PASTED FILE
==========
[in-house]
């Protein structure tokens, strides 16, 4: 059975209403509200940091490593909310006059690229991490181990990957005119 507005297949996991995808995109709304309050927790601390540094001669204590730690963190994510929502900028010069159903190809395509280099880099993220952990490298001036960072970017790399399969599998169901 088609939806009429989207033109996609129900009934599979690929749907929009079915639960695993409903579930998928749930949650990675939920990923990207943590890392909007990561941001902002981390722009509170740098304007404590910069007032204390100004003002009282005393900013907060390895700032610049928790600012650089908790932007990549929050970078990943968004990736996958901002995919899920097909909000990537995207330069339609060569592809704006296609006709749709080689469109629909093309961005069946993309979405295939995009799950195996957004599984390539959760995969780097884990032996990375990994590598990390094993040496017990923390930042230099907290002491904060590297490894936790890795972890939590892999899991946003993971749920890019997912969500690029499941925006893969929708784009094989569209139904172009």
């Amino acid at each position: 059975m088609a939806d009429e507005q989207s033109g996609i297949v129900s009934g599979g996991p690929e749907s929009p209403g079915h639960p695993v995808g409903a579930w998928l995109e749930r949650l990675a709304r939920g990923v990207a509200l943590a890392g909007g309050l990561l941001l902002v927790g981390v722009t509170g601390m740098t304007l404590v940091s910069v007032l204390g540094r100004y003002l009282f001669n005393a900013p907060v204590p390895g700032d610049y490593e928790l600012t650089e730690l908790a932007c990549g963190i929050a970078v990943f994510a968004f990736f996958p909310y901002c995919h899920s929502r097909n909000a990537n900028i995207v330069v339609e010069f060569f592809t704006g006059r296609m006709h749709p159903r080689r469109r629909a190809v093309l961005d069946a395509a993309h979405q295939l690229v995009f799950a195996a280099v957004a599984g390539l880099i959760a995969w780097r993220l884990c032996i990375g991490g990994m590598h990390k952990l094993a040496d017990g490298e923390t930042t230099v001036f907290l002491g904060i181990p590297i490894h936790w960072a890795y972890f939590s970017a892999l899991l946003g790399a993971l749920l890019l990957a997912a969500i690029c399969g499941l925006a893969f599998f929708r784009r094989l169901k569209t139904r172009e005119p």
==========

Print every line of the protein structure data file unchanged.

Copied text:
[in-house]
């Protein structure tokens, strides 16, 4: 059975209403509200940091490593909310006059690229991490181990990957005119 507005297949996991995808995109709304309050927790601390540094001669204590730690963190994510929502900028010069159903190809395509280099880099993220952990490298001036960072970017790399399969599998169901 088609939806009429989207033109996609129900009934599979690929749907929009079915639960695993409903579930998928749930949650990675939920990923990207943590890392909007990561941001902002981390722009509170740098304007404590910069007032204390100004003002009282005393900013907060390895700032610049928790600012650089908790932007990549929050970078990943968004990736996958901002995919899920097909909000990537995207330069339609060569592809704006296609006709749709080689469109629909093309961005069946993309979405295939995009799950195996957004599984390539959760995969780097884990032996990375990994590598990390094993040496017990923390930042230099907290002491904060590297490894936790890795972890939590892999899991946003993971749920890019997912969500690029499941925006893969929708784009094989569209139904172009």
């Amino acid at each position: 059975m088609a939806d009429e507005q989207s033109g996609i297949v129900s009934g599979g996991p690929e749907s929009p209403g079915h639960p695993v995808g409903a579930w998928l995109e749930r949650l990675a709304r939920g990923v990207a509200l943590a890392g909007g309050l990561l941001l902002v927790g981390v722009t509170g601390m740098t304007l404590v940091s910069v007032l204390g540094r100004y003002l009282f001669n005393a900013p907060v204590p390895g700032d610049y490593e928790l600012t650089e730690l908790a932007c990549g963190i929050a970078v990943f994510a968004f990736f996958p909310y901002c995919h899920s929502r097909n909000a990537n900028i995207v330069v339609e010069f060569f592809t704006g006059r296609m006709h749709p159903r080689r469109r629909a190809v093309l961005d069946a395509a993309h979405q295939l690229v995009f799950a195996a280099v957004a599984g390539l880099i959760a995969w780097r993220l884990c032996i990375g991490g990994m590598h990390k952990l094993a040496d017990g490298e923390t930042t230099v001036f907290l002491g904060i181990p590297i490894h936790w960072a890795y972890f939590s970017a892999l899991l946003g790399a993971l749920l890019l990957a997912a969500i690029c399969g499941l925006a893969f599998f929708r784009r094989l169901k569209t139904r172009e005119p």